Avian Influenza (bird flu)Can vaccination of poultry against bird flu mask the spread of the infection?
Experimental vaccination of poultry, particularly chickens and turkeys, shows that it is effective; birds are much less likely to become infected, and if they do, will excrete much less virus in their faeces (the main source of infection of bird flu). But, it does hide infection. People have argued that this may lead to 'silent spread' of infection within and between poultry flocks.
When we were asked to look at this phenomenon in UK poultry flocks by the Department of Environment, Food and Rural Affairs (Defra), we discovered that no studies had been done to quantify silent spread.
We therefore set about developing an individual-based mathematical model to see how vaccination affected the spread of infection within poultry flocks that were infected by highly pathagenic . We trawled the literature and asked experts for their opinions on what should be put into the model and for values for appropriate parameters.
The model, simulated on a computer, tracks the infection status of each and every bird in a flock over the course of an outbreak. What we found was unexpected. Figure 1 illustrates our results for a caged system of 10,000 birds (though the qualitative results are robust to changes in many of the parameters), and assume that the vaccine is 100% effective, in other words, a vaccinated bird will never be infected.
We vary the number of birds within the flock that are protected from 0% (unvaccinated flock) to 100% (completely protected flock). As protection rises in the flock the probability that an outbreaks occurs drops (Fig. 1A, solid line), but results in outbreaks going undetected (Fig. 1A, dashed line).
In uninfected commercial poultry flocks, birds die at a rate of about 0.05% per day for a variety of reasons. So bird flu is detected (or notified) by farmers when the death rate is usually much higher than this. The Dutch and Italian authorities have established certain detection thresholds. When these thresholds are passed poultry farmers must notify the authorities of suspected bird flu. The thresholds are:
At the end of a flock's production cycle, birds are removed from their barns and transported to abattoir, and their housing units cleaned. Biosecurity tends to break down, so this time is thought to be critical in the transmission of bird flu between flocks and farms. Because bird flu is harder to detect as protection rises it becomes more likely that undetected infection may be present at the end of the production cycle (Fig. 1B). If enough birds are protected (more than about 95% for this case) then only a few birds become infected and the outbreak never takes off.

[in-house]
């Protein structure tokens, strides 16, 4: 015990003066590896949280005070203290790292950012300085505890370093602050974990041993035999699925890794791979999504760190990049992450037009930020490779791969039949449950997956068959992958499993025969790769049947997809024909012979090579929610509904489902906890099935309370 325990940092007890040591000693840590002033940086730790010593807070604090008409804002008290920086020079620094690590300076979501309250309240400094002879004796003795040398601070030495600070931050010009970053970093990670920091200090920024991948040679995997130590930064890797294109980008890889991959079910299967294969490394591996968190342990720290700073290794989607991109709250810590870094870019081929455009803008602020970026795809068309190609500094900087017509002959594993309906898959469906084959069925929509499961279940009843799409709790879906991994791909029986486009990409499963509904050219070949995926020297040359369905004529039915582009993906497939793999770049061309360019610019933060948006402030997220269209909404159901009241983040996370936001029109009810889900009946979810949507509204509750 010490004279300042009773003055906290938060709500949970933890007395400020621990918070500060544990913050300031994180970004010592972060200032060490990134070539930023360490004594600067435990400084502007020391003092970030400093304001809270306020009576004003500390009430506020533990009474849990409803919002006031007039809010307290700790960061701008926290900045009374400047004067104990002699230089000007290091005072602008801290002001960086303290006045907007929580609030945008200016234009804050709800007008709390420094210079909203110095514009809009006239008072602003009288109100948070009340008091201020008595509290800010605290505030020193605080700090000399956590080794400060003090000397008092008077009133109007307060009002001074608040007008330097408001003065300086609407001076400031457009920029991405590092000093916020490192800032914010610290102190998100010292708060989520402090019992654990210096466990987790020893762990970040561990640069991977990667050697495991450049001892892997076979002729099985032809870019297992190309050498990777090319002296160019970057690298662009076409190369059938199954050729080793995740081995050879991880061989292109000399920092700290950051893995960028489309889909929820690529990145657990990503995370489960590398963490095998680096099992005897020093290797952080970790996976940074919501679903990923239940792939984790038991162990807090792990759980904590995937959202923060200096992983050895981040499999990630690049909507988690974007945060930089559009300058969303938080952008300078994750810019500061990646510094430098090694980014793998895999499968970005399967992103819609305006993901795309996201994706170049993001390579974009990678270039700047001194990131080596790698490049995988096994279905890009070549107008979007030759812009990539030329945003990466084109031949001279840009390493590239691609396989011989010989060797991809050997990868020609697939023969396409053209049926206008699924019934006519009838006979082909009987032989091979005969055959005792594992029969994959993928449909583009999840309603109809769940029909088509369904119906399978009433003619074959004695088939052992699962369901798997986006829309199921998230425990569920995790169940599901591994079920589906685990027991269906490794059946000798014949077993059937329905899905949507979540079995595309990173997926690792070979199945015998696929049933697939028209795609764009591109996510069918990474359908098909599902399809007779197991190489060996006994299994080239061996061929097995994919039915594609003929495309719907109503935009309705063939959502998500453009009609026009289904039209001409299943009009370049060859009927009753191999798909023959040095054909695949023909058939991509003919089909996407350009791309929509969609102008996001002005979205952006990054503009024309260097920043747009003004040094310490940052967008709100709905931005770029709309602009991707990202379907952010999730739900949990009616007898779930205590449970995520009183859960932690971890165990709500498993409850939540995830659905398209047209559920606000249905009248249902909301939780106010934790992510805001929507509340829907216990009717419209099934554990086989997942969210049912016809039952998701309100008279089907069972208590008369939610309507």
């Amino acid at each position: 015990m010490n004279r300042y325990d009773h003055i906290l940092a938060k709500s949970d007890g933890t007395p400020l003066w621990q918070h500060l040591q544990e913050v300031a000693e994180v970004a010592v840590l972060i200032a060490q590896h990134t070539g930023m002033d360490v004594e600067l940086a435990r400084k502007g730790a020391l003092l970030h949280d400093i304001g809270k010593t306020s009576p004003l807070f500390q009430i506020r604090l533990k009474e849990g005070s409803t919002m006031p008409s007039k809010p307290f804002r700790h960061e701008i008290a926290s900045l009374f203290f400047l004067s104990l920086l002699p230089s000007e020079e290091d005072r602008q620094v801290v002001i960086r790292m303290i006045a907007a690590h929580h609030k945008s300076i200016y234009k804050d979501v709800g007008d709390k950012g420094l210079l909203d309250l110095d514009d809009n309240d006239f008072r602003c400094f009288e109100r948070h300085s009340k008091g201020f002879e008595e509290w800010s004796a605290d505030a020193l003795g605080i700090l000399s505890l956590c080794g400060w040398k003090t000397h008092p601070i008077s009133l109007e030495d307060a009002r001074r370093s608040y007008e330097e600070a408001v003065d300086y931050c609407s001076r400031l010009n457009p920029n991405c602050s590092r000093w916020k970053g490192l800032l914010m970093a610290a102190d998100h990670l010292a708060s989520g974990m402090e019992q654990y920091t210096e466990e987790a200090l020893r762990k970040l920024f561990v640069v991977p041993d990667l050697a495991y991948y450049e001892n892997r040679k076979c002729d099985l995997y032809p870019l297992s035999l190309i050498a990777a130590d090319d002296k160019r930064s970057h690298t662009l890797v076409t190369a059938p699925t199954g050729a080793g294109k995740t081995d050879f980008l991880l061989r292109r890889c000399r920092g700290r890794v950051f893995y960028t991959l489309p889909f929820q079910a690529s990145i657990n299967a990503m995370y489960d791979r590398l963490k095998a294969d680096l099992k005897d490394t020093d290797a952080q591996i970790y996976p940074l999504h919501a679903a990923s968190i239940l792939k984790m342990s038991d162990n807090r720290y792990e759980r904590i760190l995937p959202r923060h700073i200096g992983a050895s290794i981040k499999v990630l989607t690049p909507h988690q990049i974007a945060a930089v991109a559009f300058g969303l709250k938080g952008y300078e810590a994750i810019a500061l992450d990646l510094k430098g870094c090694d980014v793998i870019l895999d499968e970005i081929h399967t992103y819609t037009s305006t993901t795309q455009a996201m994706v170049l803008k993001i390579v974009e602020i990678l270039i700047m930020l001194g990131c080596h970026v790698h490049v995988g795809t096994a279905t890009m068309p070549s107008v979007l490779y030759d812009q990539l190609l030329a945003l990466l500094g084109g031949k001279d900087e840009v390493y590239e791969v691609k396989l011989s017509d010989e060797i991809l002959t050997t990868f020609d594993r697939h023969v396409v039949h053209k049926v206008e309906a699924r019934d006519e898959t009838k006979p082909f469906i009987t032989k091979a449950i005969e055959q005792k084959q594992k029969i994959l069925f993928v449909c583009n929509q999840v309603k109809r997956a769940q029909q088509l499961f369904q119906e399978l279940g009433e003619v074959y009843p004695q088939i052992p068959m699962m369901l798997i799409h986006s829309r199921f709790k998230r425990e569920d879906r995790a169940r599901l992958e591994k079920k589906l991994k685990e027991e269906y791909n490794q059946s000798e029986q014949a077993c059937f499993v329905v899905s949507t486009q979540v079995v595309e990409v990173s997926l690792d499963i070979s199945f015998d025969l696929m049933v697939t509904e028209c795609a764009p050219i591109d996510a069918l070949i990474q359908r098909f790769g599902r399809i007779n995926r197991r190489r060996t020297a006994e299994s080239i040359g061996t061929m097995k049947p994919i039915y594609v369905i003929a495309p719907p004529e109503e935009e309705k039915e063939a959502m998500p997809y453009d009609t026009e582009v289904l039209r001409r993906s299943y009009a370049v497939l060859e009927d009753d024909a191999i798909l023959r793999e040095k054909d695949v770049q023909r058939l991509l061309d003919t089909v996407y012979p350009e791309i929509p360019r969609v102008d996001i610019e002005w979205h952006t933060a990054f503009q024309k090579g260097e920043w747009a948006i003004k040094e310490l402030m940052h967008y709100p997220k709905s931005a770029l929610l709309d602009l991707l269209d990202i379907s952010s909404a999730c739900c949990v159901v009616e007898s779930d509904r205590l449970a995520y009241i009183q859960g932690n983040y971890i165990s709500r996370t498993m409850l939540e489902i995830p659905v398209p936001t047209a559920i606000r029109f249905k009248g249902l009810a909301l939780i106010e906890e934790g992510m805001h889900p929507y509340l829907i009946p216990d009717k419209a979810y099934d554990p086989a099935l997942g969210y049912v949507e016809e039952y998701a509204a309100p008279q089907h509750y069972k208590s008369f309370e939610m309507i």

During an outbreak, infective faeces accumulate in the housing units of flocks. The infectiousness of faeces does decay rapidly over a few days, and the dryer the conditions the faster the decay. As protection levels rise in a flock, outbreak duration rises, but fewer birds become infected. These two counter-acting forces cause a drop then a peak and finally a drop in the cumulative infectiousness of the infective faeces over an outbreak (Fig. 1C). This effect is still present when we take into account the reduced probability of an outbreak occuring. So what was most surprising about this work was that a flock with about 80% of its birds vaccinated may be more infectious (in terms of chance of undetected outbreak at end of production cycle and cumulative infectiousness of faeces) than an unvaccinated flock.
Another surprising result is that the effectiveness of a vaccine in protecting individual birds from infection makes little difference to silent spread of bird flu. Our work suggests protection at the level of a flock is a more important risk factor of silent spread than vaccine effectiveness in individual birds.
Vaccination should never be done without the use of unvaccinated 'sentinel' birds. These birds are the best method for rapid detection of bird flu in a vaccinated flock. Figure 2 shows the effects of placing 100 sentinel birds into a caged flock.
They reduce the chance of undetected outbreaks at the end of the production cycle and the cumulative infectiousness of infective faeces during an outbreak. Figure 2C shows an interesting result; the use of sentinels even in unvaccinated flocks speeds up the detection of bird flu (compare to Fig. 1C). This is because bird flu is detected when just a single bird (a sentinel) dies, rather than having to wait for a many bird deaths to pass a detection threshold.
This research is published in Nature. Supplementary material, podcast, podcast transcript and UoE Press release.